Recent research has shown the limited effects of intentions on behaviour, so that novel methods to facilitate behaviour change are needed that do not rely on conscious intentions. Here, it is argued that nonintentional effects on health behaviour, such as the effects of habits, impulses, and nonconscious goals, occur through the activation of cognitive structures by specific situations. Interventions should therefore be situated to change these effects, either by changing the critical cognitive structures (training interventions), or by changing which cognitive structures get activated (cueing interventions)...
December 2016: Health Psychology Review
Gareth J Hollands, Theresa M Marteau, Paul C Fletcher
Much of the global burden of non-communicable disease is caused by unhealthy behaviours that individuals enact even when informed of their health-harming consequences. A key insight is that these behaviours are not predominantly driven by deliberative conscious decisions, but occur directly in response to environmental cues and without necessary representation of their consequences. Consequently, interventions that target non-conscious rather than conscious processes to change health behaviour may have significant potential, but this important premise remains largely untested...
December 2016: Health Psychology Review
Britt Ahlstrom, Tran Dinh, Martie G Haselton, A Janet Tomiyama
Health psychologists aim to improve eating behaviour to achieve health. Yet the effectiveness of healthy eating interventions is often minimal. This ineffectiveness may be in part because many healthy eating interventions are in a battle against evolved mechanisms (e.g., hedonic and related systems) that promote the consumption of energy-dense foods. Such foods, once rare, are now abundant in our obesogenic society, and consequently the evolved desire for energy-dense foods can now easily lead to the overconsumption of sugary, processed, and unhealthy foods...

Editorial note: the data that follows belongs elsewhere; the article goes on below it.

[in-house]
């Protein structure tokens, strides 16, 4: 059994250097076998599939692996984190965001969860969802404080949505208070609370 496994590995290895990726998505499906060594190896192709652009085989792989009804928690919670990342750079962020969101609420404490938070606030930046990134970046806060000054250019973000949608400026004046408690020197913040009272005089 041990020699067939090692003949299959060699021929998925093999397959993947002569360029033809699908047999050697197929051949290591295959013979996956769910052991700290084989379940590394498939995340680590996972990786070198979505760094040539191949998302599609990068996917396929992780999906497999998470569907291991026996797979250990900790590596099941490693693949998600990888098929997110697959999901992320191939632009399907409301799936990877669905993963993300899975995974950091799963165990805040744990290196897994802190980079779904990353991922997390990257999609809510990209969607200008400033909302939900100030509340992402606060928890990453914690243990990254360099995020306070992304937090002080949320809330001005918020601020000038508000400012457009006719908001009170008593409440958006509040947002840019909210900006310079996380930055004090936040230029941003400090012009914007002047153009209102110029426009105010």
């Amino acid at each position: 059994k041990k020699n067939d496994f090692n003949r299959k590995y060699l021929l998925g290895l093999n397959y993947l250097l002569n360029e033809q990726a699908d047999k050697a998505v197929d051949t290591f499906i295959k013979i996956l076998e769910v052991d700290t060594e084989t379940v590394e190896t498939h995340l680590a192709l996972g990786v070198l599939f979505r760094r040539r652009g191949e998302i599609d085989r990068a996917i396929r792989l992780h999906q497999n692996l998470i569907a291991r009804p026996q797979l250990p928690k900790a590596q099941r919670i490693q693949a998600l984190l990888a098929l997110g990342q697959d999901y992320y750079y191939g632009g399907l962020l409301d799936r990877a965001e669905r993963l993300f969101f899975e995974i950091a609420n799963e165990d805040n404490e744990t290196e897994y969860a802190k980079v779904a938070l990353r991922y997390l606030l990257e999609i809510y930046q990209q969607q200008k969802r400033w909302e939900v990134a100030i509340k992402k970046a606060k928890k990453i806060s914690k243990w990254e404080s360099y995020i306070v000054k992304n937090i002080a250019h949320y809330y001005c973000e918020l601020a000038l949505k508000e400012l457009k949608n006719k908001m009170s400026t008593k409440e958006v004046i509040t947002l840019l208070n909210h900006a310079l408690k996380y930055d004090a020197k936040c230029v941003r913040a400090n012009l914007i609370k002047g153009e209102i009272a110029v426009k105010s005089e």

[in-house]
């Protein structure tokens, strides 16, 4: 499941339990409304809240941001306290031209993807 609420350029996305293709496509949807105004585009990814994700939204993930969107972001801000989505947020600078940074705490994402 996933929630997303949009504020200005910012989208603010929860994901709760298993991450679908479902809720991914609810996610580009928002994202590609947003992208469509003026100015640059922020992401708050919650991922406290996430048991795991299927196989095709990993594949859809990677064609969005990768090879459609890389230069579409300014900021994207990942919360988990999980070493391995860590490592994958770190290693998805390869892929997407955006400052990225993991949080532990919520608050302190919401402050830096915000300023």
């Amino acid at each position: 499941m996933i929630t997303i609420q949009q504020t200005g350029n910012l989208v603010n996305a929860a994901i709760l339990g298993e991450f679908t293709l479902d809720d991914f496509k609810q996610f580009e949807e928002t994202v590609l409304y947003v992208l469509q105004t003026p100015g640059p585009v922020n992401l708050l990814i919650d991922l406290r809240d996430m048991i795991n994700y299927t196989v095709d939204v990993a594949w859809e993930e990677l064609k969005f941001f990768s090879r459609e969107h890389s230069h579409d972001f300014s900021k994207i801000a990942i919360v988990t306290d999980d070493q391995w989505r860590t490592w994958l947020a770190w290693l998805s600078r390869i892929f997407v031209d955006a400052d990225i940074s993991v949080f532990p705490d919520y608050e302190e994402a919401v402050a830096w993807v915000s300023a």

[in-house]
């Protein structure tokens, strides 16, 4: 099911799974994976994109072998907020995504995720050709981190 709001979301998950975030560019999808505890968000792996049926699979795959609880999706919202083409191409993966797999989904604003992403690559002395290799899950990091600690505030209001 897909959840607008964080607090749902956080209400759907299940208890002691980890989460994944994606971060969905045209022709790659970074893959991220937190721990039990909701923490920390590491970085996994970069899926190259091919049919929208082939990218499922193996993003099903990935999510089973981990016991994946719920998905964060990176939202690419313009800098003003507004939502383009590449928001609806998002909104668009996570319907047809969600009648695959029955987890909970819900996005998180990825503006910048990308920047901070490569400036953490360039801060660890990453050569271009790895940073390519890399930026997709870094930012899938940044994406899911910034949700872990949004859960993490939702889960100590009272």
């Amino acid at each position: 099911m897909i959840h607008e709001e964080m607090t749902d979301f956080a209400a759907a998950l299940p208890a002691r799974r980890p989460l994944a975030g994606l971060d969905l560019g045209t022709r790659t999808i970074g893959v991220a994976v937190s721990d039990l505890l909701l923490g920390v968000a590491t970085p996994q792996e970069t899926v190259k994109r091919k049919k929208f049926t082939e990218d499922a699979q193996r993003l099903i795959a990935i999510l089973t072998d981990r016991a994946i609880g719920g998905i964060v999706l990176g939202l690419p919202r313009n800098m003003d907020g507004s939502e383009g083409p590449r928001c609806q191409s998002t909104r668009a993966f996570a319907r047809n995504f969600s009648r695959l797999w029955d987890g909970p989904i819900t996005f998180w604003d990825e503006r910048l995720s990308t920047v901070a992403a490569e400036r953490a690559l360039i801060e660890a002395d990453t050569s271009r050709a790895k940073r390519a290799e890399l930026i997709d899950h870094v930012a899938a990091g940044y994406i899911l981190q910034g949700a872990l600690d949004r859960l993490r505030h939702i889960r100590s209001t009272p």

November 28, 2016: Health Psychology Review
Lenneke van Genugten, Elise Dusseldorp, Emma K Massey, Pepijn van Empelen
Mental wellbeing is influenced by self-regulation processes. However, little is known on the efficacy of change techniques based on self-regulation to promote mental wellbeing. The aim of this meta-analysis is to identify effective self-regulation techniques (SRTs) in primary and secondary prevention interventions on mental wellbeing in adolescents. Forty interventions were included in the analyses. Techniques were coded into nine categories of SRTs. Meta-analyses were conducted to identify the effectiveness of SRTs, examining three different outcomes: internalising behaviour, externalising behaviour, and self-esteem...
November 24, 2016: Health Psychology Review
Sarah Denford, Charles Abraham, Rona Campbell, Heide Busse
OBJECTIVE: To systematically review systematic reviews of school-based sexual-health and relationship Education (SHRE) programmes and, thereby, identify interventions and intervention components that promote reductions in risky sexual behaviour among young people. METHODS: Electronic bibliographies were searched systematically to identify systematic reviews of school-based interventions targeting sexual-health. Results were summarised using a narrative synthesis...
November 7, 2016: Health Psychology Review
Martin S Hagger
No abstract text is available yet for this article.
October 10, 2016: Health Psychology Review